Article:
By James Ritchie BA BArch RIBA RMaPS, Head of External Affairs and Deputy Chief Executive for The Association for Project Safety.
The amount of incorrect information regarding the Construction (Design & Management) Regulations 2015 (CDM2015) that is being written in magazines is really quite worrying – especially as much of it is coming from lawyers who should know better about being sure of their facts before going into print. The regulations have been very carefully written and their precise words are the law not one’s interpretation.
One of the areas where there seems to be a degree of misunderstanding is around the issue of who can be a Principal Designer (PD). Quite a lot of published articles say that the former CDM coordinator cannot be the PD but that is absolute rubbish if the CDM coordinator is also a designer. In fact those former CDMCs who are also designers are extremely well placed to be a Principal Designer.
In a perfect world, the best person or organisation to be the Principal Designer is the lead designer on a project. But for them to be able to take on that role they need to have sufficient skills with regard to health and safety and the technical ability and skills to be in control of the pre-construction phase.
A Principal Designer must be a designer and a designer that currently designs – not someone who has retained their design institute membership but has not actually undertaken design for quite some time. This is important as to discharge the PD role you need to be up to speed with design, design issues and the development that the construction industry has undergone over recent years.
What is also clear, and has been confirmed by the HSE, is that:
- The Principal Designer role does not have to be undertaken by a designer working on the project in a technical capacity. Yes this is the ideal scenario but it is not law.
- The Principal Designer can employ others to assist them to discharge their duties but by doing so they cannot offset their legal duties under the CDM Regulations.
The problem faced by the industry is two-fold.
Firstly some design institutes are not adequately advising their members that they need to have health and safety skills, knowledge and experience – as set out in CDM2015.
Secondly there are still numerous architects and building surveyors who know precious little about CDM and design risk management and are being scared by messages that they must be the Principal Designer on their projects. This is not true for all projects. On domestic projects they may well be the only designer and therefore almost certainly will be the PD, especially if the client does not appoint anyone else but on commercial projects and larger domestic projects that is not the case.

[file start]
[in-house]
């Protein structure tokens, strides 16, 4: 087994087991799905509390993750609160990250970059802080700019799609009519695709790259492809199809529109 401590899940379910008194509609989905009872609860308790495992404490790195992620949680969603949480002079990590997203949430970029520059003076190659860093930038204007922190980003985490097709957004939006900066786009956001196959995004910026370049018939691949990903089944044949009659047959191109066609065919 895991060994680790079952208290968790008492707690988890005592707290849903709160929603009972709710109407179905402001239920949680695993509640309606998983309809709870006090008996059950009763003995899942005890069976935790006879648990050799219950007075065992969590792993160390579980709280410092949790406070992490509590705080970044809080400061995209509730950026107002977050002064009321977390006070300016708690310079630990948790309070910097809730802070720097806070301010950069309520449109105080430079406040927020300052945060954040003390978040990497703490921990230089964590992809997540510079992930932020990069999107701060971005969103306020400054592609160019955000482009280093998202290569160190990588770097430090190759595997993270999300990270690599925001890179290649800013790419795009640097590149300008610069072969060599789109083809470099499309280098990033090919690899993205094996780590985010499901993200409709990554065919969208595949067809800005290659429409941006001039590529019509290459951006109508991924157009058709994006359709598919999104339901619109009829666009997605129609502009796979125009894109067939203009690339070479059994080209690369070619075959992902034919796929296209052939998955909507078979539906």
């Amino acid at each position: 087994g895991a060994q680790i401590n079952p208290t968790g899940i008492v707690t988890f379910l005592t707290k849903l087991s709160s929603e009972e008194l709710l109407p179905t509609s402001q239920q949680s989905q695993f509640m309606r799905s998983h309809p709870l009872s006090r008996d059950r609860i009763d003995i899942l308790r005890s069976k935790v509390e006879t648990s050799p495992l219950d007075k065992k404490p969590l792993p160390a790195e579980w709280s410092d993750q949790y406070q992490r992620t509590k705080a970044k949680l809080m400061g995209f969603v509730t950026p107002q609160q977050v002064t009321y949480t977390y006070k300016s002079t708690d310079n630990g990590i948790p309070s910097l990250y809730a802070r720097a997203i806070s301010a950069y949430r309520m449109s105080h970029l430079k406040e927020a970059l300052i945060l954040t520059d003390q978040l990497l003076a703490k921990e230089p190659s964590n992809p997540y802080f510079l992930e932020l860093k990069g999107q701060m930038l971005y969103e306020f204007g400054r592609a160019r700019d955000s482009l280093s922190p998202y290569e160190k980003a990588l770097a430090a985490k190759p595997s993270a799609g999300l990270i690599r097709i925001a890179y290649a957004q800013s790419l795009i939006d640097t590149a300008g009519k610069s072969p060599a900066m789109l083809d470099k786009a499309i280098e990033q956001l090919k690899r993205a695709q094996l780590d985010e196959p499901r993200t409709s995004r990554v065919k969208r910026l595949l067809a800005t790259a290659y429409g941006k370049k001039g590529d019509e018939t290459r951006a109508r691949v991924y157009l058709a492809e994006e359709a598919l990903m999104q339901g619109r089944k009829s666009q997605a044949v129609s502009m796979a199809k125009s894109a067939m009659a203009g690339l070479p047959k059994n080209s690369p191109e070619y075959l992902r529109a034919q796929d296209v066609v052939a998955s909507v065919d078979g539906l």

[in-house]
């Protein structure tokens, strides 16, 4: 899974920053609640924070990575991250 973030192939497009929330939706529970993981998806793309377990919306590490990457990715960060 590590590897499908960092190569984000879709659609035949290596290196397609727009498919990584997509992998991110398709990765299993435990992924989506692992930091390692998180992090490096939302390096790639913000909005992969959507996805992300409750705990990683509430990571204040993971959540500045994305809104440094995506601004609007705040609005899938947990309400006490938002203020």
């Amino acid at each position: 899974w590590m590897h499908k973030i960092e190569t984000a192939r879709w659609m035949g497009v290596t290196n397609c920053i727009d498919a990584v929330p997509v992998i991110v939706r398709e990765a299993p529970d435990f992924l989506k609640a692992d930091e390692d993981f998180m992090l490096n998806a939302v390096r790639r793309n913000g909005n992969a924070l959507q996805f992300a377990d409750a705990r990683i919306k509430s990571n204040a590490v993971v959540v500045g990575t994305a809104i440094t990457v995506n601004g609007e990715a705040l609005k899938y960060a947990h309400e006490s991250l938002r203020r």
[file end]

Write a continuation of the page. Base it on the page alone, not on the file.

For most domestic projects, an architect with some design risk management training should be capable of undertaking the Principal Designer role without assistance. They certainly should not require the appointment of a sub-consultant adviser, unless the project happens to be a something like a million pound mansion in Surrey with a basement swimming pool!
For commercial and larger projects the issues around design and construction health and safety tend to become more complex and in those situations it would be prudent for the person or organisation being offered the PD role to consider whether or not they have the necessary health and safety skills, knowledge and ability to plan, manage and monitor the pre-construction health and safety and then coordinate the matters arising from this process. In these situations it may be prudent for the designer, if they don’t have these skills within their organisation, to consider employing someone with the right capability to assist them with the PD duties. An alternative approach would be for the designer to undertake training on how to discharge the Principal Designer role.
Clients should be very wary of asking designers to undertake the PD role without checking that they do have the right skills, knowledge and experience as the CDM2015 Regulations place a strict duty on the client to ensure that both the Principal Designer and Principal Contractor comply with their duties. In addition, the success of the project in terms of health and safety relies heavily on how well the pre-construction phase is planned and managed and as we have learnt over the last 20 years, good health and safety is good for business.
Because of the need for skills, knowledge and experience to be proportionate to the project requirements, being on a register of Principal Designers does not necessarily determine if they are capable of undertaking the specific project. The client needs to do some ‘digging around’ to find out firstly if they are a designer and then secondly what training the designer has had regarding health and safety, and in particular the coordination of pre-construction health and safety, and then look at their experience of similar projects. Accreditation with Safety Schemes in Procurement (SSIP) as a Principal Designer will also be a starting point for larger practices.
Essentially, the PD role can be undertaken by any person or organisation that undertakes design and has the right mix of health and safety skills, knowledge and experience.
All of this will, no doubt, come out in the wash over the coming months but the industry needs clear advice on these issues from the start if we are to avoid months of confusion and people taking on legal responsibility for CDM duties that they don’t actually have the capability to discharge.